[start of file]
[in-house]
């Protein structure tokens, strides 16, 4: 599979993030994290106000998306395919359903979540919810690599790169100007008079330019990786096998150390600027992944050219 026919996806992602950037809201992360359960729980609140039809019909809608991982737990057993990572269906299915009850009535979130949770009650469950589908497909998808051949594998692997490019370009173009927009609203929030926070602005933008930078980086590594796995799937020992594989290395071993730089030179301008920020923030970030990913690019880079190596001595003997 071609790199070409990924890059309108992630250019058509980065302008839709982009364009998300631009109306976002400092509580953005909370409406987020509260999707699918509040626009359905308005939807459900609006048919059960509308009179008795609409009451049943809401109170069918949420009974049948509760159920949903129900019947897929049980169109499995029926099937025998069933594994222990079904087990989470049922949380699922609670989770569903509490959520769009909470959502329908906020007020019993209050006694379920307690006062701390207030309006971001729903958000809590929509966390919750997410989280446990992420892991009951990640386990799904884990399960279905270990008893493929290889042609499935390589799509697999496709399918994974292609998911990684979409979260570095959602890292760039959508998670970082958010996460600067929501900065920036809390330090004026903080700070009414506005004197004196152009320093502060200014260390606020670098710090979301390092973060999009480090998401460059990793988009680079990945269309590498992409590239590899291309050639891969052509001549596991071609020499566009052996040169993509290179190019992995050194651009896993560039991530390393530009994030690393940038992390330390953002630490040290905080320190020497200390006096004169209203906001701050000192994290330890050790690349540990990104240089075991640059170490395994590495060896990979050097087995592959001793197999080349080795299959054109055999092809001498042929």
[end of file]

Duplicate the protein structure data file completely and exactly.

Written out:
[in-house]
């Protein structure tokens, strides 16, 4: 599979993030994290106000998306395919359903979540919810690599790169100007008079330019990786096998150390600027992944050219 026919996806992602950037809201992360359960729980609140039809019909809608991982737990057993990572269906299915009850009535979130949770009650469950589908497909998808051949594998692997490019370009173009927009609203929030926070602005933008930078980086590594796995799937020992594989290395071993730089030179301008920020923030970030990913690019880079190596001595003997 071609790199070409990924890059309108992630250019058509980065302008839709982009364009998300631009109306976002400092509580953005909370409406987020509260999707699918509040626009359905308005939807459900609006048919059960509308009179008795609409009451049943809401109170069918949420009974049948509760159920949903129900019947897929049980169109499995029926099937025998069933594994222990079904087990989470049922949380699922609670989770569903509490959520769009909470959502329908906020007020019993209050006694379920307690006062701390207030309006971001729903958000809590929509966390919750997410989280446990992420892991009951990640386990799904884990399960279905270990008893493929290889042609499935390589799509697999496709399918994974292609998911990684979409979260570095959602890292760039959508998670970082958010996460600067929501900065920036809390330090004026903080700070009414506005004197004196152009320093502060200014260390606020670098710090979301390092973060999009480090998401460059990793988009680079990945269309590498992409590239590899291309050639891969052509001549596991071609020499566009052996040169993509290179190019992995050194651009896993560039991530390393530009994030690393940038992390330390953002630490040290905080320190020497200390006096004169209203906001701050000192994290330890050790690349540990990104240089075991640059170490395994590495060896990979050097087995592959001793197999080349080795299959054109055999092809001498042929």